Backbends are exhilarating and so freeing in the body and Urdhva Dhanurasanam (or wheel pose) is no exception! This pose works deeply into the body opening up the heart centre and fully stretches the front of the body. Wheel pose is great for moving through stagnant energy and can help to shift mental blocks, lift our mood and make us feel more energised in the body and mind.
Personally, I’ve always loved backbends and I love the feeling of freedom, opening up and exhilaration they can draw up. Backbending has always been naturally easier and more accessible for me – but fold me over in the other direction with a forward fold and it’s a different story entirely!
If backbends aren’t a natural inclination, it can take some time to work up into full wheel pose safely. Whether or not you find backbending easy will depend on your body’s anatomy, your day-to-day posture, and whether or not you practice spine mobility regularly.
Backbends involve more than just the spine, however, there are many components and muscles that can be involved in any backbending posture.
Here are a few poses that can help you work up into wheel pose as well as some tips on how to safely come up into the full posture.
Down dog is a fundamental pose used as a basis for many yoga styles. While downward dog isn’t a backbend, it can be extremely helpful to practise this pose regularly when working towards full wheel posture. This might not be apparent at first, so allow me to explain.
In wheel posture we want to externally rotate the shoulders i.e. we want the elbows to be pointing backwards – not out to the side which is internal rotation. In downward dog we focus on creating space between the shoulder blades and the upper arms should be rotating more towards the floor. This movement helps to engage shoulder extenders, such as the latissimus dorsi. This is the very same shoulder extender lengthening that we are after in a backbend such as urdhva dhanurasana. Working towards lengthening these shoulder extenders can help with shoulder restriction in wheel posture.
When it comes to back bending postures sometimes it is useful to think of the posture as front opening rather than a back bending movement. In urdhva dhanurasana especially this posture can be seen as a full frontal body opening that works deeply into the hips, quadriceps, arms and shoulders.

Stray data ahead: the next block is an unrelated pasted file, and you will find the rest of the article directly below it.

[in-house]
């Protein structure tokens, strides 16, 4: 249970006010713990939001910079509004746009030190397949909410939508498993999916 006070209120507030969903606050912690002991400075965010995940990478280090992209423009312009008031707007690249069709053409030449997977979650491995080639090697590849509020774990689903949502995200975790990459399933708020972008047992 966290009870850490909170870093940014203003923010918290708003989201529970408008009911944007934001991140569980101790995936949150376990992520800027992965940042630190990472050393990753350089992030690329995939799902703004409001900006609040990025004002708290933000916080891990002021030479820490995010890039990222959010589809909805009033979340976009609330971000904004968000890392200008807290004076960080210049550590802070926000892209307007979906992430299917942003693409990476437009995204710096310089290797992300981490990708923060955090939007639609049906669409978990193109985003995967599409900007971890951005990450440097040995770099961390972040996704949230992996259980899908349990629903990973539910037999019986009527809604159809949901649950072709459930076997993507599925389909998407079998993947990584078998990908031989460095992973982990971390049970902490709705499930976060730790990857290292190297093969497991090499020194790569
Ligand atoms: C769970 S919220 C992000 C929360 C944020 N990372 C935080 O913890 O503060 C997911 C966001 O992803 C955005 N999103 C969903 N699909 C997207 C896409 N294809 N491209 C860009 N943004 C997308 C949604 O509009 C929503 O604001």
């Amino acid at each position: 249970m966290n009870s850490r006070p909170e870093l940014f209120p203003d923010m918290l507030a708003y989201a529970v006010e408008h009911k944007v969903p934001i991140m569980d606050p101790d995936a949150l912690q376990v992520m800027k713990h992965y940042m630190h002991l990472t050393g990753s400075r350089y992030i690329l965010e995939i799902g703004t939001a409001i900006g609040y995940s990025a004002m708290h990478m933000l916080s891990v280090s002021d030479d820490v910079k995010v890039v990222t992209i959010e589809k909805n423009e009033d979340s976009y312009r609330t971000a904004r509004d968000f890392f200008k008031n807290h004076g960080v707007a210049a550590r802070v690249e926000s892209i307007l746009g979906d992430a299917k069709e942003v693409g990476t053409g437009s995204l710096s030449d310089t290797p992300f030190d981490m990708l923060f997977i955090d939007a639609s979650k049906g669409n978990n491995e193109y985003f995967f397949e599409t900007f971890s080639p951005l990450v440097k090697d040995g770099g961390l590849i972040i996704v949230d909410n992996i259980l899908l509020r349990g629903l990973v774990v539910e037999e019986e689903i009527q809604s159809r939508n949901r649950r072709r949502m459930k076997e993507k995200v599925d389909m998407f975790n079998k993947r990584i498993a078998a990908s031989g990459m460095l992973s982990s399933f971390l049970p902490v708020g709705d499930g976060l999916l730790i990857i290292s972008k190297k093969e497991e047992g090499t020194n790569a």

Full wheel posture can feel restrictive if the muscles and tissues in the front of the body aren’t as flexible. Particularly, the hip flexors play an important role in how high we are able to get the hips in this posture. When the hips are restricted it can result in the pelvis sitting low and usually the knees will have to bend to compensate.
The knees don’t need to be straight in wheel pose – in fact, having softer knees will often prevent compression in the lower back. Having tight hip flexors and the resulting deeper bend in the knees can also have implications up into the shoulder and wrists.
Essentially, rather than the torso being balanced equally between the hands and feet tight hip flexors may result in the torso leaning forwards towards the feet. This, in turn, can result in a sharper angle from the wrists pointing in the direction of the feet. Eventually this can result in wrist pain due to compression of the wrist joint.
Practising low crescent lunges will help to open up the hips in preparation for urdhva dhanurasana. Low lunges can work deeply into the hip flexors and can easily be incorporated into many yoga flow routines. Be sure to pad beneath the knee for extra protection if you’re holding this posture for several rounds of breath!
In my own practice, I always, always practice bridge posture before doing full wheel. I find bridge to be extremely beneficial for opening up the back and I always bring my awareness to drawing my inner thighs inwards before going into wheel.